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Pied Pipers of Peace - Criticism of Oslo Agreement

By Israel Hanukoglu*, from The Jerusalem Post, October 13, 1993.

The "Middle East Miracle" was how a recent cover of Time magazine dubbed the Israel- PLO agreement. The centuries-long enmity between Jews and Arabs is reaching an apparent reconciliation; Arafat, the greatest enemy of the Jews since Hitler, is shaking hands with Rabin, the Prime Minister of Israel; The villains of the PLO are being recast as peace lovers.

These transformations, from evil to good, took place, mere days after the unveiling of a secret agreement between Israeli Foreign Minister Peres and the Chairman of the Palestine Liberation Organization, Yasser Arafat. The euphoria of an imagined messianic age rose with an impressive ceremony at the White House, broadcast worldwide, to reach all nations.

For many people these sudden transformations have created a feeling akin to religious fervor, one removed from rational thinking. In Israel especially, where the persistent security problem casts a cloud over everyday life, the yearning for peace and salvation is great.

Psychological studies of cults have found that a promise of salvation by the leader, can attract many to join the cult. The leader can then steer his flock of believers in any desired direction, including suicide.

Rabin and Peres have assumed the role of high priests of just such a cult; they are pied pipers leading the citizens of Israel to national suicide with a promise of salvation.

There are no quick solutions to the complex problems of the Middle East. Only through perseverance and continual sacrifice can Israelis expect that, in time, the flow of events will lead to the establishment of interim equilibriums, until the demographics and national boundaries stabilize.

The lessons of past wars and of existing national conflicts, lead us to expect that, in the years to come, there will be more wars between Israelis and Arabs. This agreement with the PLO will not, unfortunately, mark the end of the Middle East conflict:

History teaches us that the resolution of national conflicts derives from stabilization of national boundaries and demographics by long historical processes, and not by agreements and promises based on wishful thinking.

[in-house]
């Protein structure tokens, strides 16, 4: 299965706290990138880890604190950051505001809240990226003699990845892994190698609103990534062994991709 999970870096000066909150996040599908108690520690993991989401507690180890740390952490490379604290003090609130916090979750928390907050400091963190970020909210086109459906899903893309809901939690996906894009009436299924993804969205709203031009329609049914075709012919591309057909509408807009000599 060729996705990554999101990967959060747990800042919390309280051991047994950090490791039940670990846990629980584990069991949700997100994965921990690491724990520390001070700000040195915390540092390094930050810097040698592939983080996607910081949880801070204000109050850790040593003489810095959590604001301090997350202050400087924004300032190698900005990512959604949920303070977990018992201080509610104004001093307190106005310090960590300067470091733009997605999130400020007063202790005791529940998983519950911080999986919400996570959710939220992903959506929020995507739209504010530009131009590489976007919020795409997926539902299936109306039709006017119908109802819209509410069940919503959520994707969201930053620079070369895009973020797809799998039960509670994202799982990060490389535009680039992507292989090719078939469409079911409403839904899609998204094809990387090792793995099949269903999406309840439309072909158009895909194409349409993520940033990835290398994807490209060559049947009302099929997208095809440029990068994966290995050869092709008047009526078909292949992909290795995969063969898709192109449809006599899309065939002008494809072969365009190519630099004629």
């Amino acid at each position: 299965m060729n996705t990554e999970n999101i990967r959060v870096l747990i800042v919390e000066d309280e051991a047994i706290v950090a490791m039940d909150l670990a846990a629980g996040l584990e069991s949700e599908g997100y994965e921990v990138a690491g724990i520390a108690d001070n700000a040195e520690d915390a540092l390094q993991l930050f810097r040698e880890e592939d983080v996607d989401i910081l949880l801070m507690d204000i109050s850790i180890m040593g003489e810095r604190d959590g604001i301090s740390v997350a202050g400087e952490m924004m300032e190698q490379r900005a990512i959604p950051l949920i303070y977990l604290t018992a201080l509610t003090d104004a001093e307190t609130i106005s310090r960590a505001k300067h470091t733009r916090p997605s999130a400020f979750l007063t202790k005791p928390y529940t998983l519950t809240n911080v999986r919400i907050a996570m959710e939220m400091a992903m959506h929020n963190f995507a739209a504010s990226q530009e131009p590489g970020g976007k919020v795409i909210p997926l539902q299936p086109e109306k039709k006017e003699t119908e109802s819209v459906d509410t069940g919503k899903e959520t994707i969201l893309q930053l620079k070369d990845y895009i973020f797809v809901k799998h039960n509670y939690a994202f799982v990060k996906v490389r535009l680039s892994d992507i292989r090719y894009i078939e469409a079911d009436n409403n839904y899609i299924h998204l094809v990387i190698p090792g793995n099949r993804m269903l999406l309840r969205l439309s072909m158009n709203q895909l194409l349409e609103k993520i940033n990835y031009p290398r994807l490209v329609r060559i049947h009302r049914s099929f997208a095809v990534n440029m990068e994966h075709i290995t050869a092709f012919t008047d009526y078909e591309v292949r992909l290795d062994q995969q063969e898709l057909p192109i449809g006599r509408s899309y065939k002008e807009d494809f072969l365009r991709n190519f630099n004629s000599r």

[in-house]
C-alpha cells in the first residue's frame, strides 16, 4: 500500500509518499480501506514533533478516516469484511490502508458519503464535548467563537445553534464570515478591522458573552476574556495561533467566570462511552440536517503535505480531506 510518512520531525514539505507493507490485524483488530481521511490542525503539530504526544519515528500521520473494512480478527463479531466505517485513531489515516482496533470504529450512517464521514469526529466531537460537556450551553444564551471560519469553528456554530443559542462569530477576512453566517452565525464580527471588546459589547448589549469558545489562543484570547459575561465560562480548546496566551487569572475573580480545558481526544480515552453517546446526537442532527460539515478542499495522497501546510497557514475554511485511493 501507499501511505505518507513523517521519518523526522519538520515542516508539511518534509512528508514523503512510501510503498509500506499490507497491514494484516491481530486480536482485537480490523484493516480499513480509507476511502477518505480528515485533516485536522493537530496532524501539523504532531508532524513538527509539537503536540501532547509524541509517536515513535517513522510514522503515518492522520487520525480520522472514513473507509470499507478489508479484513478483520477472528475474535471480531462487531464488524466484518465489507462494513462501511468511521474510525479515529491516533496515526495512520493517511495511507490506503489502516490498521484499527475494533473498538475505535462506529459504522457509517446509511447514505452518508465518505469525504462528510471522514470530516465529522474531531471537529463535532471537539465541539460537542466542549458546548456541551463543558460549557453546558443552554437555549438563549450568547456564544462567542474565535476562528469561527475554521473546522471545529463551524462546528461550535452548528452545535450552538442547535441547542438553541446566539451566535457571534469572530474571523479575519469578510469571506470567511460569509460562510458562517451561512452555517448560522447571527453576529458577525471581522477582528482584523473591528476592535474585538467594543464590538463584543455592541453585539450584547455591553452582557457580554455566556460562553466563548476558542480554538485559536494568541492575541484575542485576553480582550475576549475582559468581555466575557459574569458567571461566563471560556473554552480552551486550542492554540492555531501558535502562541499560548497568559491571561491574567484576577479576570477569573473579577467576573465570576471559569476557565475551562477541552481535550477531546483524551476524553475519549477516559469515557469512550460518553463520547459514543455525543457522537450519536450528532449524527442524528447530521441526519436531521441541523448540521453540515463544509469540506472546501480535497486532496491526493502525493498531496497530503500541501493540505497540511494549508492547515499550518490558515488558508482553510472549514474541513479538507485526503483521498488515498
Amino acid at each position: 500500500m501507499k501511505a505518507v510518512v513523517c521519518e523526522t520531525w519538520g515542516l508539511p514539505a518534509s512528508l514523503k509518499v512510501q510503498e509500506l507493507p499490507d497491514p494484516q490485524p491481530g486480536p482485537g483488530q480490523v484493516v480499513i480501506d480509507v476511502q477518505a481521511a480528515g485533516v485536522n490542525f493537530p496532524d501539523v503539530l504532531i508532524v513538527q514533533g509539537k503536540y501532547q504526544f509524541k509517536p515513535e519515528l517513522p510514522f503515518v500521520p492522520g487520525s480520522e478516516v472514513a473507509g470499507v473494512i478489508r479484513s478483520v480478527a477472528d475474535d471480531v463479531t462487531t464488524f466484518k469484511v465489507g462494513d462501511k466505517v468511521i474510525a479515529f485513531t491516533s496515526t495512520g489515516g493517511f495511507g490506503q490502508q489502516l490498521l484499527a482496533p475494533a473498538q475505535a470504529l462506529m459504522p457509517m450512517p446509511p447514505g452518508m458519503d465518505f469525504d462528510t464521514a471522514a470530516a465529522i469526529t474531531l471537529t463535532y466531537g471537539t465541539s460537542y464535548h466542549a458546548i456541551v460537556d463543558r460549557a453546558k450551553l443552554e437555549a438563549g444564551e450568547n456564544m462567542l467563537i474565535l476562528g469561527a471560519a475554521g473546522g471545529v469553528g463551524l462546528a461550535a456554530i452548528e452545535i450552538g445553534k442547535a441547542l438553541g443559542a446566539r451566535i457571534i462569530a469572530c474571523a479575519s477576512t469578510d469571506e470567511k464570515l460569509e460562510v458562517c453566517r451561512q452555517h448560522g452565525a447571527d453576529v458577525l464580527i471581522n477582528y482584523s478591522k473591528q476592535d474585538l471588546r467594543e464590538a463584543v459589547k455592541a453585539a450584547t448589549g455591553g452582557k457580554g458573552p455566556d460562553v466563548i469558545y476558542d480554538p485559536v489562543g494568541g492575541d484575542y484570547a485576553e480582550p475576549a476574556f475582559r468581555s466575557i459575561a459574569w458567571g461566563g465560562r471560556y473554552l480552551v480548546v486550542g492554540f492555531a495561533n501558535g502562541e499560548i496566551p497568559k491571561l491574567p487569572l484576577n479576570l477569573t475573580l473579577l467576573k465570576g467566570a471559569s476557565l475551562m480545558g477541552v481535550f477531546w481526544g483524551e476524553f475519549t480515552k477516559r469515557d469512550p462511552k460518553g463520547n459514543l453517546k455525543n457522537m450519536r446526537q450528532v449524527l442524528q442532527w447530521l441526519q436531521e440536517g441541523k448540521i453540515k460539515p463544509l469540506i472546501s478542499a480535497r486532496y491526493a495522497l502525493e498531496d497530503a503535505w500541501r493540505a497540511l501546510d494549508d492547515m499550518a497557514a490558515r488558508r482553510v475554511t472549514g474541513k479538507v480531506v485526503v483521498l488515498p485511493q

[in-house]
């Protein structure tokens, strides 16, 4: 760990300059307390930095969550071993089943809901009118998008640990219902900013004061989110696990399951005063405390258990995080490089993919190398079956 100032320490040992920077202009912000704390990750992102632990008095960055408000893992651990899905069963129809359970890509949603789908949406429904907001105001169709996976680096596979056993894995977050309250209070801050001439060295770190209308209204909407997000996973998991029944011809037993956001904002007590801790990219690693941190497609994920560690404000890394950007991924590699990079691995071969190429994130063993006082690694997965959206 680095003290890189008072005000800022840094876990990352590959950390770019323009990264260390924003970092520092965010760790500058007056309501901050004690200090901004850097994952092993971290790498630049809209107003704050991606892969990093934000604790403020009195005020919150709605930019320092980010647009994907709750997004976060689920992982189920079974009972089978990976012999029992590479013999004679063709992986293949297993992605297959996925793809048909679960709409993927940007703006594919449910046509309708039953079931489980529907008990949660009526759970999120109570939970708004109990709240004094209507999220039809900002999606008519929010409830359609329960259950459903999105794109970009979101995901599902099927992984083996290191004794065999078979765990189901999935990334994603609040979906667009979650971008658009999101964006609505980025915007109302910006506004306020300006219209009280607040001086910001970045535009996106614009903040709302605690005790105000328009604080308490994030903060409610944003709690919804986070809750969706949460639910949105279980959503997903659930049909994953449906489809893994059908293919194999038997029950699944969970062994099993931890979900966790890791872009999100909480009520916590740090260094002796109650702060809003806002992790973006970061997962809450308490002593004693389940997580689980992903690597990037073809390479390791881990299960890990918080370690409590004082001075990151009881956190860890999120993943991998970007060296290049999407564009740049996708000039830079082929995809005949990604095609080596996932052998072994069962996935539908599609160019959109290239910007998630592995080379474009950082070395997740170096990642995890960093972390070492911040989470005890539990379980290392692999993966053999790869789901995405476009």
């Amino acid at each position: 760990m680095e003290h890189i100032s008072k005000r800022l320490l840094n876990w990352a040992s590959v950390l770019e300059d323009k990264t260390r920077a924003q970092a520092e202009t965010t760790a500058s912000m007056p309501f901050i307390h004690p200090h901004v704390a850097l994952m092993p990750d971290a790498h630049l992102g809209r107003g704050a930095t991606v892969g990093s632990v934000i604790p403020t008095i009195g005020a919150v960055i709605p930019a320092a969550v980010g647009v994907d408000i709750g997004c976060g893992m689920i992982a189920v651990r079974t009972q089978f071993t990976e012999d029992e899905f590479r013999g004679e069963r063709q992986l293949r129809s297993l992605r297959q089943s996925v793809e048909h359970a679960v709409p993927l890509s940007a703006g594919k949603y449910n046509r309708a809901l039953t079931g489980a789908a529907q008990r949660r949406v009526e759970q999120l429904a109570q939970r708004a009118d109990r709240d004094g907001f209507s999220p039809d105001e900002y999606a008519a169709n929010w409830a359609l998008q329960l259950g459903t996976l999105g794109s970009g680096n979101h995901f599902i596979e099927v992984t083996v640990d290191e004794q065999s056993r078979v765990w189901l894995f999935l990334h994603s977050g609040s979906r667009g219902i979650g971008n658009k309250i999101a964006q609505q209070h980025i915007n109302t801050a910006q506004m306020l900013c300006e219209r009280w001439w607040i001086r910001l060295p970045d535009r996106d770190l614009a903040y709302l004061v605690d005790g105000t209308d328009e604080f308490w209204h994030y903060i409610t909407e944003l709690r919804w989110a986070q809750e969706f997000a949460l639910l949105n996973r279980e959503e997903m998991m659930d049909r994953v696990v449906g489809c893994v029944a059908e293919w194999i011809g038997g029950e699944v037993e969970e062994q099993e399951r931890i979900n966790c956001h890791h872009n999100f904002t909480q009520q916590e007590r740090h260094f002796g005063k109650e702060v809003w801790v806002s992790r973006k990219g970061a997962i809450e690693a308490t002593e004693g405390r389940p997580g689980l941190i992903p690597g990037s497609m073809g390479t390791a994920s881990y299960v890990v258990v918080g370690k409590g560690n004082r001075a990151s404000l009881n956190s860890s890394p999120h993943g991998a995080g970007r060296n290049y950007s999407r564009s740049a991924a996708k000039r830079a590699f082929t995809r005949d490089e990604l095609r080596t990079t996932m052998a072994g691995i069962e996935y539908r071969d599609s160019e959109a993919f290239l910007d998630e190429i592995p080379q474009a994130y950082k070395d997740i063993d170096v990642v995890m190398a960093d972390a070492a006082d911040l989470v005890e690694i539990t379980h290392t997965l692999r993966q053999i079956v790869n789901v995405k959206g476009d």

Given this historical perspective, the agreement with the PLO, by raising Palestinian expectations, can only enflame the ever-simmering Middle East conflict. The agreement is widely perceived as merely a stepping stone to the formation of a 22nd Arab state.

The small State of Israel is to be split into two states, a Palestinian state, composed of the Gaza strip on one side and the West bank on the other, and Israel, wedged in between them in less than a 20 mile wide coastal strip - all within a combined area similar to New Jersey:

The perfect recipe for chaotic instability!

By establishing unstable borders, and creating enclaves of hostile populations, the agreement plants the seeds of more violence by extremist Arabs who are to be armed with Israel's blessing.  The Rabin government has confirmed the Arabs' belief that they can profit from violence.

Amid the euphoria of an imagined messianic age of harmony and peaceful coexistence, the followers of the Rabin-Peres cult have lost touch with the realities of history, and with a realistic vision of future scenarios. Nobody can know the future course of the newly formed Arab State. Yet, with the strong presence of Islamic Fundamentalism in this region such a state could easily develop into another Iran, controlled by Khomeini-like elements. Just as American investments and power could not prevent the toppling of the Shah of Iran and the establishment of the Khomeini regime, Israel will have no control over a PLO state.

We call upon aspirants to true peace everywhere to see through the irrational messianic zeal of the Rabin-Peres plan and reject it, in order to assure the continuation of the Jewish People.

*I wrote this article immediately after hearing about the Oslo agreement. I presented it at the Emergency meeting of the Professors for a Strong Israel. It was signed by many professors. Yet, Jerusalem Post had to restrict the authorship to only three to publish it as an Op-ed piece. So, besides myself, only Prof. David Gershon (Technion) and Prof. Michael Rosenblu (Bar-Ilan University) appeared as co-signatories.